Raptors get little time to do 'homework' on Heat

The Toronto Raptors had little time to celebrate their playoff win over the Indiana Pacers. They left the Air Canada Centre with homework on the Miami Heat.

Toronto coach Dwane Casey told the players they had until midnight Sunday to savour the hard-fought seven-game series win over the Pacers. Given the game ended just after 10:30 p.m., it was an abridged celebration before switching focus to Miami.

"We've got to go from exhaling to 100 hundred miles an hour real quick," said Casey, who pronounced himself "happy for a minute" after finally beating Indiana.

The message appears to have got through.

"As soon as I got back to my apartment, I started looking over the scouting report and the playbooks for them," said Raptors rookie Norman Powell.

"I started reading the book last night," said guard Kyle Lowry.

The turnaround was almost as quick for the Heat, who dispatched the Charlotte Hornets on Sunday afternoon and flew north the next day.

The Raptors weren't much interested in an Indiana post-mortem Monday.

"It's something that we did, it's over with. We've got to prepare for Round 2," said Lowry.

"I'm focused on the Heat," he added several times.

'It's a different challenge' 

The all-star guard did share his thoughts on facing Miami star Dwyane Wade after playing Pacers marquee man Paul George.

"Paul shot the ball well. He shoots jump-shots a lot, he takes threes, he's physical. But D-Wade is just shifty. He's Dwyane Wade, he's a Hall of Famer," Lowry said with a chuckle. "PG might get there. I think he will one day ... he has the talent to get there. But D-Wade is a Hall of Famer. It's a different challenge."

The 34-year-old Wade has played in 159 post-season games, more than three times that of the Toronto franchise (18-31 in the post-season).

Growing up, Powell says he modelled his game on Wade. "I've been watching him all my life so I'm looking forward for the challenge," he said.

Powell played just four minutes 38 seconds against the Heat this season but was quickly noticed by Wade.

"As soon as I checked in, he looked at me and looked at coach [Erik] Spoelstra and they ran a post-up for him," said Powell. "So I know he's going to see me as a rookie and [think] that he can take advantage. So I'm just going to try and make it as difficult as possible for him."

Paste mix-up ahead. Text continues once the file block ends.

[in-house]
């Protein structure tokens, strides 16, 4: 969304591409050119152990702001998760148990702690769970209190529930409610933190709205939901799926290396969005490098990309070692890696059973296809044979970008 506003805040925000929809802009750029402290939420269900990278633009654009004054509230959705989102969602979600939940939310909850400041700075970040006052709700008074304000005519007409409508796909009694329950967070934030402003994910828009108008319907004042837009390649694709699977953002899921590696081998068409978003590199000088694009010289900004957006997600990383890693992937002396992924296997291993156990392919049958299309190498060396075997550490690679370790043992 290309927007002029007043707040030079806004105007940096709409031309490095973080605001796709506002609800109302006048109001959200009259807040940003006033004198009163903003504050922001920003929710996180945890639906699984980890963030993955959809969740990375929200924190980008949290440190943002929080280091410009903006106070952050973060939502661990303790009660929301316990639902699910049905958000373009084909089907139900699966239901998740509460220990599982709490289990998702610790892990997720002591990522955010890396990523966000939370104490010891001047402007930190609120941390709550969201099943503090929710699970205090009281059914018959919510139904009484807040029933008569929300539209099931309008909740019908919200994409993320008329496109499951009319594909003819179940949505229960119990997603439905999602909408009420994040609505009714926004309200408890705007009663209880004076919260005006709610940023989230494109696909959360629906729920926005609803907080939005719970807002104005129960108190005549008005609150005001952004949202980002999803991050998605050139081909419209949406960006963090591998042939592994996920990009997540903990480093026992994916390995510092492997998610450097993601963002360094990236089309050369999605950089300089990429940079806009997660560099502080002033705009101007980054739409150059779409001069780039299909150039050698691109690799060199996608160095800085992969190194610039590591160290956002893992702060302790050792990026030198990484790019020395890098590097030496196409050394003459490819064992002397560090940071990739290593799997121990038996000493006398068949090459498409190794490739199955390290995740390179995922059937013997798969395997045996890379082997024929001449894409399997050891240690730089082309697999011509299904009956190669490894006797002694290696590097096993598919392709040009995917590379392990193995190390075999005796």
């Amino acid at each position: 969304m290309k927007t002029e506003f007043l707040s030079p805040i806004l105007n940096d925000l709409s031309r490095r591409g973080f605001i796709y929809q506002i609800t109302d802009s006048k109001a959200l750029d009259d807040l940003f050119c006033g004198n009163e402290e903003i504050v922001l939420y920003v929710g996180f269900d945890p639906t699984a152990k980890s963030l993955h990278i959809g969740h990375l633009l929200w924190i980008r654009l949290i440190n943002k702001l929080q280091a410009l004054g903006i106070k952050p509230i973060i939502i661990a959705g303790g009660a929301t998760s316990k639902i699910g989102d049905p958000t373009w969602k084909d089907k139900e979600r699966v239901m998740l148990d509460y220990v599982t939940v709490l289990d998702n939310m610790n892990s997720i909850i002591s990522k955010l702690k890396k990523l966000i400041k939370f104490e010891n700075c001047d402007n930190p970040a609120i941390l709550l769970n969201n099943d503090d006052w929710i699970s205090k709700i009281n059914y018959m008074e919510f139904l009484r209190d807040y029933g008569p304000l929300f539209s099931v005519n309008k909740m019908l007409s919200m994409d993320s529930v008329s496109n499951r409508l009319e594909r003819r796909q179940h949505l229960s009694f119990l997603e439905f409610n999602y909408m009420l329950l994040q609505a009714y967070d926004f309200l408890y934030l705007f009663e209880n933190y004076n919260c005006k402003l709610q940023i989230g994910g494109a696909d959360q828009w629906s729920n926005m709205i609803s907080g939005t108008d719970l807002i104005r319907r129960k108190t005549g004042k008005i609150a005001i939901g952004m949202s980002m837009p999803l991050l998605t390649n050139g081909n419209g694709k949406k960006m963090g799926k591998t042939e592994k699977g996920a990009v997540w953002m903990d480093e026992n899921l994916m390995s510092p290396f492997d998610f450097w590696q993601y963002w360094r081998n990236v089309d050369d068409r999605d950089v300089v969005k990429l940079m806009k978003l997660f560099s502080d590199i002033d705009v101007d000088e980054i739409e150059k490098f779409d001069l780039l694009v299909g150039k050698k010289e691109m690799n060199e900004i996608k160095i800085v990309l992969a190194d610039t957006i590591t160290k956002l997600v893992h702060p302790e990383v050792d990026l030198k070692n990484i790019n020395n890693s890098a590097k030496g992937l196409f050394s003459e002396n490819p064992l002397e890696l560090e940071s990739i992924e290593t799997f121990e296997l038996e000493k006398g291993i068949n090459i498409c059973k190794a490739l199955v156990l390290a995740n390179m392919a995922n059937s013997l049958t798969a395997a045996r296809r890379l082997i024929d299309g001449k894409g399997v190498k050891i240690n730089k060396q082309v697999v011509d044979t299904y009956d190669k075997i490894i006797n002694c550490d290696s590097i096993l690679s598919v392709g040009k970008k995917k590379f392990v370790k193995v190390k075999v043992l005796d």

'More for me to accomplish'

Powell is literally living the dream, watching his role expand in the playoffs thanks to some gritty defence and timely offence.

"But I know there's still much more for me to accomplish, much more for me to prove. I still have a big chip on my shoulder in proving a lot of people wrong," said the second-round draft pick who was taken 46th overall. "And that's what driving me."

Casey likes what he sees in Powell.

"I'm proud of him, the way he's played, produced. He's met the challenge. The moment hasn't been too big for him ... it's a big leap from UCLA to the NBA playoffs," he said.

The Heat series marks Toronto's first trip to the Eastern Conference semifinals since 2001 when it lost in seven to Philadelphia.

Toronto (56-26) is the second seed in the East while Miami (48-34) is No. 3.

Miami remains without 11-time all-star — and former Raptor — Chris Bosh, who missed the final 29 games of the regular season after a blood clot was found in his left calf.

Bosh, who averaged 19.1 points a game this season, was not on the Miami team flight but could still be in Toronto to cheer on the team Tuesday.

Without Bosh, Miami is smaller and quicker — more efficient offensively but still excellent defensively, according to Casey.

Miami — and Bosh — once owned the Raptors.

Containing Joe Johnson

Prior to a 102-92 loss in Toronto on March 13, 2015, the Heat had won 16 straight against the Raptors. Toronto's last victory before that was Jan. 27, 2010, when Bosh played for the Raptors and DeMar DeRozan was a rookie.

The Raptors have gone 4-1 against the Heat since ending that streak. They won three of four this season with DeRozan, Toronto's other all-star, scoring 30 or more three times. He averaged 29.3 points a game against Miami, above his season average of 23.5.

Veteran guard Joe Johnson, who signed with Miami in February, led the Heat with 28 points in their most recent meeting with the Raptors. The 34-year-old former all-star has averaged 18.7 points a game in his career against Toronto, second only to his 19.5 average against Portland.

And in Hassan Whiteside, the Heat have a seven-footer whose 24 blocks in the Charlotte series erased Alonzo Mourning's club record of 21 for a seven-game series.

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